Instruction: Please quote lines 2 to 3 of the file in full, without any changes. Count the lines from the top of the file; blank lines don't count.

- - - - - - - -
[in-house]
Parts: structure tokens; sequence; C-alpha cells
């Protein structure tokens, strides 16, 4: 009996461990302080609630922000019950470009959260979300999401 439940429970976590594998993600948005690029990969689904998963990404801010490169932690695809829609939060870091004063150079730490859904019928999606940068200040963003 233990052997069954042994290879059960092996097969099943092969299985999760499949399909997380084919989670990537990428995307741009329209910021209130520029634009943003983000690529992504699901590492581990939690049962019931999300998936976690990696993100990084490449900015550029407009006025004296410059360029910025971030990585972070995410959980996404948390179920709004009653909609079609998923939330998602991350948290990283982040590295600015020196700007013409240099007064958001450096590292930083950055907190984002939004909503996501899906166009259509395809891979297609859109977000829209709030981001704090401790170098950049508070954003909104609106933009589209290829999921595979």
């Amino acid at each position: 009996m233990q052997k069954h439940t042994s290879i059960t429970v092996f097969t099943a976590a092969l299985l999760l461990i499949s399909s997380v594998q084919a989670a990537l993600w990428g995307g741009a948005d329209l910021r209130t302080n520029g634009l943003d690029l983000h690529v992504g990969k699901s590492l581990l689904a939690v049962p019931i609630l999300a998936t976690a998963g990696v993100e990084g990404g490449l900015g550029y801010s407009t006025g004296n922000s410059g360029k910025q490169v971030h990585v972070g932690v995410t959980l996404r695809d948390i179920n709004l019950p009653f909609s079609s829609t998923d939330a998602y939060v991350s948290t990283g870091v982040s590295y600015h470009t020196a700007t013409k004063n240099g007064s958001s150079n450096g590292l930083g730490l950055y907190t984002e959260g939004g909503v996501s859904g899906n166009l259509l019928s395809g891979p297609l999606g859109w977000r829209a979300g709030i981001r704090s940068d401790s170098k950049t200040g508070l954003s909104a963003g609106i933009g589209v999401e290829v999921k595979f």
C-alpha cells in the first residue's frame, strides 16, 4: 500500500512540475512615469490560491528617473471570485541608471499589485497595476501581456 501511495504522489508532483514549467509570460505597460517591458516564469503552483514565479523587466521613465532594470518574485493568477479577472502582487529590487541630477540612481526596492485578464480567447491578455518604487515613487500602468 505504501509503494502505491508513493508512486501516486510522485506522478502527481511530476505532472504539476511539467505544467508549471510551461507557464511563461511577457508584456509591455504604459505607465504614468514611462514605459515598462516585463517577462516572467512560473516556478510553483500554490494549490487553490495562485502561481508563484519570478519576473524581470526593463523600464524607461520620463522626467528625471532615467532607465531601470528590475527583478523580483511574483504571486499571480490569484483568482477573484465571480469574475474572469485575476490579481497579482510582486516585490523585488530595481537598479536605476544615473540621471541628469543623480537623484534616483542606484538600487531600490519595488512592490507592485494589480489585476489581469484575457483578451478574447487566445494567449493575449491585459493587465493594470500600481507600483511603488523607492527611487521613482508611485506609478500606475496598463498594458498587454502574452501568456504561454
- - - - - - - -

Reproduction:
Parts: structure tokens; sequence; C-alpha cells
């Protein structure tokens, strides 16, 4: 009996461990302080609630922000019950470009959260979300999401 439940429970976590594998993600948005690029990969689904998963990404801010490169932690695809829609939060870091004063150079730490859904019928999606940068200040963003 233990052997069954042994290879059960092996097969099943092969299985999760499949399909997380084919989670990537990428995307741009329209910021209130520029634009943003983000690529992504699901590492581990939690049962019931999300998936976690990696993100990084490449900015550029407009006025004296410059360029910025971030990585972070995410959980996404948390179920709004009653909609079609998923939330998602991350948290990283982040590295600015020196700007013409240099007064958001450096590292930083950055907190984002939004909503996501899906166009259509395809891979297609859109977000829209709030981001704090401790170098950049508070954003909104609106933009589209290829999921595979």